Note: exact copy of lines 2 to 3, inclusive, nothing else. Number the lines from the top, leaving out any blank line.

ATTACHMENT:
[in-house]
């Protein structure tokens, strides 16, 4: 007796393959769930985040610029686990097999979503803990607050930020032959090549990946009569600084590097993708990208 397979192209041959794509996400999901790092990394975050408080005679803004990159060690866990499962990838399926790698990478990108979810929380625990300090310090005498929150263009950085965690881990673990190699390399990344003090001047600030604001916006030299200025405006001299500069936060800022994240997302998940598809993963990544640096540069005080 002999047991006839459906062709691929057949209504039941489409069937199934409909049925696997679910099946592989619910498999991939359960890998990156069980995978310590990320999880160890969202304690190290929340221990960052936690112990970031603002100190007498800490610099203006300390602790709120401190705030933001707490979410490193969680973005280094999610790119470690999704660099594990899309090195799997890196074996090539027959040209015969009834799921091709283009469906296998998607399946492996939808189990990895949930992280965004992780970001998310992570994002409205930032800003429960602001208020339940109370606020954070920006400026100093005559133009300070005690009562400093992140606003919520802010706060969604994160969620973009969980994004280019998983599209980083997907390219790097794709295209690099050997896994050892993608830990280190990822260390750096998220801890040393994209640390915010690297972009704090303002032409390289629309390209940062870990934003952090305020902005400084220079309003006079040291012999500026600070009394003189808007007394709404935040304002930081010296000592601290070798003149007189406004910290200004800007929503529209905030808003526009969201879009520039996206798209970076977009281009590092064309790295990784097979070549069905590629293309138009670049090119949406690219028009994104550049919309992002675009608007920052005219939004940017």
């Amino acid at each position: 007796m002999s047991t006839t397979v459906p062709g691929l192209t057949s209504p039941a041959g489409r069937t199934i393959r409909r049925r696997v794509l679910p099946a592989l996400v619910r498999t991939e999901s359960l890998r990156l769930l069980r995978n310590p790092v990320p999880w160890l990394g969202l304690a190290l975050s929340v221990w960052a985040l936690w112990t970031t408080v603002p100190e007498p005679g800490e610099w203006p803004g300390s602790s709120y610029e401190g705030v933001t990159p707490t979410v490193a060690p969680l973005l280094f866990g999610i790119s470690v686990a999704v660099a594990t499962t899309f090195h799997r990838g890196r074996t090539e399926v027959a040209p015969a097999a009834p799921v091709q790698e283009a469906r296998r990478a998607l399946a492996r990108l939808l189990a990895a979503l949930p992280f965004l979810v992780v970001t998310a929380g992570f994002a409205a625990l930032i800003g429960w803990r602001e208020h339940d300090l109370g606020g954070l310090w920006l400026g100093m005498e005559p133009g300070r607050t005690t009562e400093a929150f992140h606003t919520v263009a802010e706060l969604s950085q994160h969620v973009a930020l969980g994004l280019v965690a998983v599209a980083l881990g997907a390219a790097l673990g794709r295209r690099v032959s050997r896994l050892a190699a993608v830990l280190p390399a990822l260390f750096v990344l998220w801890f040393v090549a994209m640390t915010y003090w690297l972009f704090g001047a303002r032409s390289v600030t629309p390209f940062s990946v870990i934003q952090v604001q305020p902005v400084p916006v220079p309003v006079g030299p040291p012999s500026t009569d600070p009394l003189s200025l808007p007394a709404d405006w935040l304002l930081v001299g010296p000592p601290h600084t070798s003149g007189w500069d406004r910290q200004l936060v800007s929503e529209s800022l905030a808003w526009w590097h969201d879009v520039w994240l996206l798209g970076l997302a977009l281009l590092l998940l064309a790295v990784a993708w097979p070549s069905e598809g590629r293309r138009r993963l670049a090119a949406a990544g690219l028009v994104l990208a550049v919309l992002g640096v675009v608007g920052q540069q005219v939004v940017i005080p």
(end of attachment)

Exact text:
């Protein structure tokens, strides 16, 4: 007796393959769930985040610029686990097999979503803990607050930020032959090549990946009569600084590097993708990208 397979192209041959794509996400999901790092990394975050408080005679803004990159060690866990499962990838399926790698990478990108979810929380625990300090310090005498929150263009950085965690881990673990190699390399990344003090001047600030604001916006030299200025405006001299500069936060800022994240997302998940598809993963990544640096540069005080 002999047991006839459906062709691929057949209504039941489409069937199934409909049925696997679910099946592989619910498999991939359960890998990156069980995978310590990320999880160890969202304690190290929340221990960052936690112990970031603002100190007498800490610099203006300390602790709120401190705030933001707490979410490193969680973005280094999610790119470690999704660099594990899309090195799997890196074996090539027959040209015969009834799921091709283009469906296998998607399946492996939808189990990895949930992280965004992780970001998310992570994002409205930032800003429960602001208020339940109370606020954070920006400026100093005559133009300070005690009562400093992140606003919520802010706060969604994160969620973009969980994004280019998983599209980083997907390219790097794709295209690099050997896994050892993608830990280190990822260390750096998220801890040393994209640390915010690297972009704090303002032409390289629309390209940062870990934003952090305020902005400084220079309003006079040291012999500026600070009394003189808007007394709404935040304002930081010296000592601290070798003149007189406004910290200004800007929503529209905030808003526009969201879009520039996206798209970076977009281009590092064309790295990784097979070549069905590629293309138009670049090119949406690219028009994104550049919309992002675009608007920052005219939004940017």
């Amino acid at each position: 007796m002999s047991t006839t397979v459906p062709g691929l192209t057949s209504p039941a041959g489409r069937t199934i393959r409909r049925r696997v794509l679910p099946a592989l996400v619910r498999t991939e999901s359960l890998r990156l769930l069980r995978n310590p790092v990320p999880w160890l990394g969202l304690a190290l975050s929340v221990w960052a985040l936690w112990t970031t408080v603002p100190e007498p005679g800490e610099w203006p803004g300390s602790s709120y610029e401190g705030v933001t990159p707490t979410v490193a060690p969680l973005l280094f866990g999610i790119s470690v686990a999704v660099a594990t499962t899309f090195h799997r990838g890196r074996t090539e399926v027959a040209p015969a097999a009834p799921v091709q790698e283009a469906r296998r990478a998607l399946a492996r990108l939808l189990a990895a979503l949930p992280f965004l979810v992780v970001t998310a929380g992570f994002a409205a625990l930032i800003g429960w803990r602001e208020h339940d300090l109370g606020g954070l310090w920006l400026g100093m005498e005559p133009g300070r607050t005690t009562e400093a929150f992140h606003t919520v263009a802010e706060l969604s950085q994160h969620v973009a930020l969980g994004l280019v965690a998983v599209a980083l881990g997907a390219a790097l673990g794709r295209r690099v032959s050997r896994l050892a190699a993608v830990l280190p390399a990822l260390f750096v990344l998220w801890f040393v090549a994209m640390t915010y003090w690297l972009f704090g001047a303002r032409s390289v600030t629309p390209f940062s990946v870990i934003q952090v604001q305020p902005v400084p916006v220079p309003v006079g030299p040291p012999s500026t009569d600070p009394l003189s200025l808007p007394a709404d405006w935040l304002l930081v001299g010296p000592p601290h600084t070798s003149g007189w500069d406004r910290q200004l936060v800007s929503e529209s800022l905030a808003w526009w590097h969201d879009v520039w994240l996206l798209g970076l997302a977009l281009l590092l998940l064309a790295v990784a993708w097979p070549s069905e598809g590629r293309r138009r993963l670049a090119a949406a990544g690219l028009v994104l990208a550049v919309l992002g640096v675009v608007g920052q540069q005219v939004v940017i005080p």